Because Nubia had such a close relationship with Egypt and they engaged in so much exchange, there are some pieces that are found in Nubian contexts that might have been made in Egypt and imported to Nubia. It’s often very difficult to say precisely where something was made because they were using very similar techniques and materials and iconography. So, there are a number of pieces in the exhibition that we think might have been manufactured in Egypt and then imported into Nubia. But even where that’s the case, those objects clearly have value to the Nubians because they speak to their cultural and religious beliefs and priorities.
Sharon: So, people would wear this jewelry in life, the pectorals or amulets. Did they have the same thing in their grave? Were they buried with what they wore, or did they have something special for it? Is it something made just to be buried with?
Sara: It’s both, actually. These royal tombs contained rich assemblages of jewelry. Some of the items do appear, based on signs of wear, to have actually been worn in life and then placed in the tomb with the deceased. There are also pieces that appear to have been made specifically to go in the burial, things that are very, very delicate and seem like they would not have been able to work in real life, or certain objects that are made specifically for funerary contexts.
There’s one piece in the exhibition from the Napatan Period that’s really exquisite. It’s this large, gold repoussé image of the goddess Isis, who is kneeling and stretching her wings out in a protective gesture, but at the tips of her wings and below her legs are these little tabs that each have a hole punched in them. The piece is too delicate, it seems, to have been something that someone would wear in life. And because of those little tabs with the punched holes, we believe it was probably manufactured specifically for this king’s burial, and that it was meant to be sewn into the linen mummy wrappings that were used to mummify his body. Often there were amulets, protective icons, pieces of jewelry that were incorporated into the wrappings during the mummification process. So, it’s both. Some of these pieces were probably worn in life and then taken to the tomb, and some of them were made specifically for the burial context.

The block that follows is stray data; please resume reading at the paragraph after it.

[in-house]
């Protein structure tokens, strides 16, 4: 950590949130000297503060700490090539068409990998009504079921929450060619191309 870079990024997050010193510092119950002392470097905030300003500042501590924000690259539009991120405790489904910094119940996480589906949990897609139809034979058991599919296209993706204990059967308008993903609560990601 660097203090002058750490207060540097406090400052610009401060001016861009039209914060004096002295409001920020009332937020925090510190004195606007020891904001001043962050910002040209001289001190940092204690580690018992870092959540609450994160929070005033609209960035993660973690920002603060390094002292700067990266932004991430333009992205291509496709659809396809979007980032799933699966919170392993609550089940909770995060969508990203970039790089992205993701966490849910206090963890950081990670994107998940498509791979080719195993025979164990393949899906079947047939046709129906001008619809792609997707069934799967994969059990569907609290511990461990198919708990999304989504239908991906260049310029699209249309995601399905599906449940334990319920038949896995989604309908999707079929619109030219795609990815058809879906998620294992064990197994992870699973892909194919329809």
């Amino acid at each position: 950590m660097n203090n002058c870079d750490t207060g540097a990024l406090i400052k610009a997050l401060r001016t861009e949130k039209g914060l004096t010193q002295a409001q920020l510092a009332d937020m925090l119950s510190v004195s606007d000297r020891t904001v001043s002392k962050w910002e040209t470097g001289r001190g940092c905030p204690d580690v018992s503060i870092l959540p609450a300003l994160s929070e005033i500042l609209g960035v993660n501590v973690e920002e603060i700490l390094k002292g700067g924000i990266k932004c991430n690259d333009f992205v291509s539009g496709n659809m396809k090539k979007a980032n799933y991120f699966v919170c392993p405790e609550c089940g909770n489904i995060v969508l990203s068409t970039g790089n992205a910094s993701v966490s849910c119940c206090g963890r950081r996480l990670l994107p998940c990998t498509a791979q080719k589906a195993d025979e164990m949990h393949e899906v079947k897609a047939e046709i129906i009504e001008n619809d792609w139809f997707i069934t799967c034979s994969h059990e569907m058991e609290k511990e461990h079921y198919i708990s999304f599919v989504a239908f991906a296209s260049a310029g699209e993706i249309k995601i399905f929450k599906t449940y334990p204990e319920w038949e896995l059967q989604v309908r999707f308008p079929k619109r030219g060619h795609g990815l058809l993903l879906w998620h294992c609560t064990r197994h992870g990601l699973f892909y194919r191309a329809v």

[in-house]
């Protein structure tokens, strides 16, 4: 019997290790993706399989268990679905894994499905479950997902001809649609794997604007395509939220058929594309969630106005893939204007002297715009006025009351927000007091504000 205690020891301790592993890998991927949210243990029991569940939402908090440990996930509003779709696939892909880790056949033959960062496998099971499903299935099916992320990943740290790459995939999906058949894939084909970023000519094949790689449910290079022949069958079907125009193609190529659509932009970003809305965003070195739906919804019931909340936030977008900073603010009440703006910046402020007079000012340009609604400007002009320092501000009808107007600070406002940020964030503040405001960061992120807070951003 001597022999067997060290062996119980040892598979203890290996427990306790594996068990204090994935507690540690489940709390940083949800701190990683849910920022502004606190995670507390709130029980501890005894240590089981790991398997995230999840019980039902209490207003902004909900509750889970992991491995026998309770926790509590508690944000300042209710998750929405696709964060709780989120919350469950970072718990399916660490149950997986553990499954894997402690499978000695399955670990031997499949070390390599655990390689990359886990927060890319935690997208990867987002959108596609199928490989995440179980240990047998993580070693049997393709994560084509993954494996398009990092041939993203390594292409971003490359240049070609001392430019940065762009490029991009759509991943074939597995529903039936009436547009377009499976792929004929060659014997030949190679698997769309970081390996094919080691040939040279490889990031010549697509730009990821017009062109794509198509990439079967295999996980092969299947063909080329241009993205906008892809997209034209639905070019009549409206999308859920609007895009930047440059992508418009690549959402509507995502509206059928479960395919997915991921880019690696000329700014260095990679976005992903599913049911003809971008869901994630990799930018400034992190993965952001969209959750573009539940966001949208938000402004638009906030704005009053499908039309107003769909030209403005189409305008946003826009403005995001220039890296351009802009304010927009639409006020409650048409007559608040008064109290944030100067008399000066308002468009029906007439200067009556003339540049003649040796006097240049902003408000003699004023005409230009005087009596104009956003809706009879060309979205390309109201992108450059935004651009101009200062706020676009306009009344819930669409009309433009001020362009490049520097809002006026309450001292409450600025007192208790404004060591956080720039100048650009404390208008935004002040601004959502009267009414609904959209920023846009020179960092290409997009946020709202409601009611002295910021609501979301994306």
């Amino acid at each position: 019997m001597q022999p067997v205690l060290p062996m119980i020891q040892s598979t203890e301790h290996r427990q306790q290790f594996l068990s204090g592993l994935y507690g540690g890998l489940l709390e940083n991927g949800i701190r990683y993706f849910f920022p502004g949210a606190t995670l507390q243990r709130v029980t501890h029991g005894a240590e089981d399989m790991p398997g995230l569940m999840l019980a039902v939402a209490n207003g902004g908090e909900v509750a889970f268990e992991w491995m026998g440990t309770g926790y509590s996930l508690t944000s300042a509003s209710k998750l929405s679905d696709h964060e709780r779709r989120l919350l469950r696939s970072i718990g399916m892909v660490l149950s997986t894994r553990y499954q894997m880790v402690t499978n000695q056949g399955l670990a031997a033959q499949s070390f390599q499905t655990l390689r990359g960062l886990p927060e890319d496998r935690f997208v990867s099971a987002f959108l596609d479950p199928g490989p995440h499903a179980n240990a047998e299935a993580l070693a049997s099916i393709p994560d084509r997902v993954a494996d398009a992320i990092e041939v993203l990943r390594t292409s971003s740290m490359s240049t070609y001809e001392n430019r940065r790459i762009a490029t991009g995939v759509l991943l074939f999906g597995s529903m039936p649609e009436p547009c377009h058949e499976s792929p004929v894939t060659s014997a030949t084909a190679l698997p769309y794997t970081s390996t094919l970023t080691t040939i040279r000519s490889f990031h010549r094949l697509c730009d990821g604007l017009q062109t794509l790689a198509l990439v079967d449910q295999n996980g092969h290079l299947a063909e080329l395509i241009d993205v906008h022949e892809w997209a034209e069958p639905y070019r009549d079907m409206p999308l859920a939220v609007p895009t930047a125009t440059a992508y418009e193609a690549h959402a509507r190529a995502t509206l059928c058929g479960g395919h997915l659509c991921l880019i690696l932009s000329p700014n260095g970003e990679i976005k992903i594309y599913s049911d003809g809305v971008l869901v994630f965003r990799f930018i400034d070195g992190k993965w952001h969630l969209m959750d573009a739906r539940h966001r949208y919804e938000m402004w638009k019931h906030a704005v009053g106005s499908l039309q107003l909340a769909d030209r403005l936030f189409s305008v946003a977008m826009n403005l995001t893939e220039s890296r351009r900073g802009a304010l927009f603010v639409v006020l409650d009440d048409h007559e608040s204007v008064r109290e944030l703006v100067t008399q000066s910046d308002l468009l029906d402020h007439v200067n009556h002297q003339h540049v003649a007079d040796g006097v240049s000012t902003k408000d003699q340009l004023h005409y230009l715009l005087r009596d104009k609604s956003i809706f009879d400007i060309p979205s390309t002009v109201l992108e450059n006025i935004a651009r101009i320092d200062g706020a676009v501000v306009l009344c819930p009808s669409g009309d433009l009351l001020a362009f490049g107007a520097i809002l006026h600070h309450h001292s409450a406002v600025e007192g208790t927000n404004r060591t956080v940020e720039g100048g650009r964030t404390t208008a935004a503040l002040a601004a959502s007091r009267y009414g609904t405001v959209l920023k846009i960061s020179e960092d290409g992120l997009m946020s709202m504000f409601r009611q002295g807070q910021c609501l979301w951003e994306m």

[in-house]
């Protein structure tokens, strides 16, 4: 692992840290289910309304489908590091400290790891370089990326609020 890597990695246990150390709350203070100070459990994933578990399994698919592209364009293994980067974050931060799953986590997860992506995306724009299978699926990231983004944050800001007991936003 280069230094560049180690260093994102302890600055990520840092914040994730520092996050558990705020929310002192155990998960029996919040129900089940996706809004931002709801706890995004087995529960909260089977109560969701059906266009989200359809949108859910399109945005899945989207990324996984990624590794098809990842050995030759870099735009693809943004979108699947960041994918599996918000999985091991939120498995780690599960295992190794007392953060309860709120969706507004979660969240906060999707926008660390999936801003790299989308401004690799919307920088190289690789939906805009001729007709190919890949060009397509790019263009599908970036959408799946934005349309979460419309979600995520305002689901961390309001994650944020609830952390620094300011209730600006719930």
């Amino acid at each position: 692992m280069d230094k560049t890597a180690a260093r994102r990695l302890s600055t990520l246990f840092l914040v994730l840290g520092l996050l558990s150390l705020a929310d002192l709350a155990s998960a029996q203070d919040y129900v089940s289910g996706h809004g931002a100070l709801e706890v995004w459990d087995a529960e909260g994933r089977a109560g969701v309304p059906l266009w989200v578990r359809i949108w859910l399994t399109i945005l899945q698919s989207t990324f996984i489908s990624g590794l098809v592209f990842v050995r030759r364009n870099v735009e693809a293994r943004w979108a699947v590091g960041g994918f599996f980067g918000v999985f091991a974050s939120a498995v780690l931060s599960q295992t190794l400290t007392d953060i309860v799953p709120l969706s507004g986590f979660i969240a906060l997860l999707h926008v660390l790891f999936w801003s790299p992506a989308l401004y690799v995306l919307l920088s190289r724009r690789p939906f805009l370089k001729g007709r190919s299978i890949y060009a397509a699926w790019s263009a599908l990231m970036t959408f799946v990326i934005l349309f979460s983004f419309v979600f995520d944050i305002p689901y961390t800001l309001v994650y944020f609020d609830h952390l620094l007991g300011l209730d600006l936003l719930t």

Sharon: I’m surprised you can even tell the difference between Egypt and Nubia with the cross-pollination. You talk about Isis. Being an expert, how does somebody know it was Egyptian? The only thing I’ve heard is that earrings were Egyptian. There weren’t earrings before that.
Sara: It’s actually the other way around. This is one of the areas where the Nubians may have influenced the Egyptians. Earrings appear in Nubia before they appear in Egypt, so it’s possible the Egyptians got the idea for earrings from the Nubians. As I mentioned, too, the fly pendant ornament originates in Nubia and gets adopted by the Egyptians. So, there is influence going in both directions, and where the Nubians incorporate Egyptian religious ideas, religious iconography, protective icons, they’re still adapting it. They’re not directly copying it necessarily. They’re adapting it to their local traditions, to the types of materials they work with, to the types of objects and ornaments they make. It’s not necessarily just a direct copy.
In some instances, it is hard to tell whether a specific piece was made in Nubia versus Egypt. But with the burials themselves, we know these are Nubians and not Egyptians because we’re looking not just at the jewelry, but at the overall burial itself, the whole object assemblage, the types of materials they’re being buried with. In addition to the jewelry, there would be things like vessels, pottery, tools, weapons, things that give us a bigger picture. The cultural identity is not just the jewelry, but also the way in which they’re buried and the place in which they’re buried. In the Kerma Period, they used a very distinctive type of burial. They used tumulus burials, these big, beehive-shaped mounds, which was a distinctive type of burial. Over time those mounds get larger and larger, and we can tell that some of them must have belonged to Kerma rulers.